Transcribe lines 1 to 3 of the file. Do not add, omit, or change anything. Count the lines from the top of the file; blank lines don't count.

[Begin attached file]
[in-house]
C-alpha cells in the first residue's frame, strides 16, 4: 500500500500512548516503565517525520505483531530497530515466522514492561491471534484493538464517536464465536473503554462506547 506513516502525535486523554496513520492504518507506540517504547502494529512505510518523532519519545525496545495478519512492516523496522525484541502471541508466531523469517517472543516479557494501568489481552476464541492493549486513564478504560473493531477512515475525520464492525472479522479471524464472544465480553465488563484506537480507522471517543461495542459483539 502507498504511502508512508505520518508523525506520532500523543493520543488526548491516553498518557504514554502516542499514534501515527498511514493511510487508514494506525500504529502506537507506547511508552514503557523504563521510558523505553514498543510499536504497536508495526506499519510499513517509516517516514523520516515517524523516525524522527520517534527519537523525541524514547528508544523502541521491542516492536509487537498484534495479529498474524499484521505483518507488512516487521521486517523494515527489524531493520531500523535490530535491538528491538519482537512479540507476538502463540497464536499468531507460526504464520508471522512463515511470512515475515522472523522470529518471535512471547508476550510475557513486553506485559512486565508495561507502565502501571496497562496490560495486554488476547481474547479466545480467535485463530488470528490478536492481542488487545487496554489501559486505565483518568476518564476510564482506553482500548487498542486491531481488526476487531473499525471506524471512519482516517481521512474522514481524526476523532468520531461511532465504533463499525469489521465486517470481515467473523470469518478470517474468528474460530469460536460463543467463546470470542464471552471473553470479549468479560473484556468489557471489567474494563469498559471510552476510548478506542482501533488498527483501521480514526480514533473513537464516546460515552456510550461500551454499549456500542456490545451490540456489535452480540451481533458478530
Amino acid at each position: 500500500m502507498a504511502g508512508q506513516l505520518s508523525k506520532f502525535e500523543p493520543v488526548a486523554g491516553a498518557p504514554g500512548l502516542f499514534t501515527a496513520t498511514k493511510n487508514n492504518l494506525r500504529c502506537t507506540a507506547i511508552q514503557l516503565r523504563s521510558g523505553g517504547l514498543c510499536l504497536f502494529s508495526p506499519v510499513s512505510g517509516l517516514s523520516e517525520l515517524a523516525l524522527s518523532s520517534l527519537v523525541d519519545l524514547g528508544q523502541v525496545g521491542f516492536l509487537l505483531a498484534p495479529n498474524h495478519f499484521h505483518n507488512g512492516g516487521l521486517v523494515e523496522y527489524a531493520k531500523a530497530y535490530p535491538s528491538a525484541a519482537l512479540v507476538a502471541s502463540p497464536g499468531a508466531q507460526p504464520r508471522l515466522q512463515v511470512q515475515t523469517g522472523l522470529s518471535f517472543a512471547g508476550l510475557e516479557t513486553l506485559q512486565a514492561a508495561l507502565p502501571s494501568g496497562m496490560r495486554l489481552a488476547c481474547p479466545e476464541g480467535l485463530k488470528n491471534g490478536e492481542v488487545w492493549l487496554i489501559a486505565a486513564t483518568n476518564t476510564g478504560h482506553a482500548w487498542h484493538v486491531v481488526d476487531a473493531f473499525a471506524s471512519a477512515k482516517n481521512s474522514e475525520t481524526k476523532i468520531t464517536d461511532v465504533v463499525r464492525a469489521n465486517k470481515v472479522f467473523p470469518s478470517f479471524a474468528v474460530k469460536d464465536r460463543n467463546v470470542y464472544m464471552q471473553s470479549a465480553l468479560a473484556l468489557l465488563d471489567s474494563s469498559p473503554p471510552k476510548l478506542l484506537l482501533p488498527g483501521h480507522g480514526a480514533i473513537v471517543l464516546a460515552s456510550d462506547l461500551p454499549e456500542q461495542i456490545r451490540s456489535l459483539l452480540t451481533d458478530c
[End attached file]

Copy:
[in-house]
C-alpha cells in the first residue's frame, strides 16, 4: 500500500500512548516503565517525520505483531530497530515466522514492561491471534484493538464517536464465536473503554462506547 506513516502525535486523554496513520492504518507506540517504547502494529512505510518523532519519545525496545495478519512492516523496522525484541502471541508466531523469517517472543516479557494501568489481552476464541492493549486513564478504560473493531477512515475525520464492525472479522479471524464472544465480553465488563484506537480507522471517543461495542459483539 502507498504511502508512508505520518508523525506520532500523543493520543488526548491516553498518557504514554502516542499514534501515527498511514493511510487508514494506525500504529502506537507506547511508552514503557523504563521510558523505553514498543510499536504497536508495526506499519510499513517509516517516514523520516515517524523516525524522527520517534527519537523525541524514547528508544523502541521491542516492536509487537498484534495479529498474524499484521505483518507488512516487521521486517523494515527489524531493520531500523535490530535491538528491538519482537512479540507476538502463540497464536499468531507460526504464520508471522512463515511470512515475515522472523522470529518471535512471547508476550510475557513486553506485559512486565508495561507502565502501571496497562496490560495486554488476547481474547479466545480467535485463530488470528490478536492481542488487545487496554489501559486505565483518568476518564476510564482506553482500548487498542486491531481488526476487531473499525471506524471512519482516517481521512474522514481524526476523532468520531461511532465504533463499525469489521465486517470481515467473523470469518478470517474468528474460530469460536460463543467463546470470542464471552471473553470479549468479560473484556468489557471489567474494563469498559471510552476510548478506542482501533488498527483501521480514526480514533473513537464516546460515552456510550461500551454499549456500542456490545451490540456489535452480540451481533458478530
Amino acid at each position: 500500500m502507498a504511502g508512508q506513516l505520518s508523525k506520532f502525535e500523543p493520543v488526548a486523554g491516553a498518557p504514554g500512548l502516542f499514534t501515527a496513520t498511514k493511510n487508514n492504518l494506525r500504529c502506537t507506540a507506547i511508552q514503557l516503565r523504563s521510558g523505553g517504547l514498543c510499536l504497536f502494529s508495526p506499519v510499513s512505510g517509516l517516514s523520516e517525520l515517524a523516525l524522527s518523532s520517534l527519537v523525541d519519545l524514547g528508544q523502541v525496545g521491542f516492536l509487537l505483531a498484534p495479529n498474524h495478519f499484521h505483518n507488512g512492516g516487521l521486517v523494515e523496522y527489524a531493520k531500523a530497530y535490530p535491538s528491538a525484541a519482537l512479540v507476538a502471541s502463540p497464536g499468531a508466531q507460526p504464520r508471522l515466522q512463515v511470512q515475515t523469517g522472523l522470529s518471535f517472543a512471547g508476550l510475557e516479557t513486553l506485559q512486565a514492561a508495561l507502565p502501571s494501568g496497562m496490560r495486554l489481552a488476547c481474547p479466545e476464541g480467535l485463530k488470528n491471534g490478536e492481542v488487545w492493549l487496554i489501559a486505565a486513564t483518568n476518564t476510564g478504560h482506553a482500548w487498542h484493538v486491531v481488526d476487531a473493531f473499525a471506524s471512519a477512515k482516517n481521512s474522514e475525520t481524526k476523532i468520531t464517536d461511532v465504533v463499525r464492525a469489521n465486517k470481515v472479522f467473523p470469518s478470517f479471524a474468528v474460530k469460536d464465536r460463543n467463546v470470542y464472544m464471552q471473553s470479549a465480553l468479560a473484556l468489557l465488563d471489567s474494563s469498559p473503554p471510552k476510548l478506542l484506537l482501533p488498527g483501521h480507522g480514526a480514533i473513537v471517543l464516546a460515552s456510550d462506547l461500551p454499549e456500542q461495542i456490545r451490540s456489535l459483539l452480540t451481533d458478530c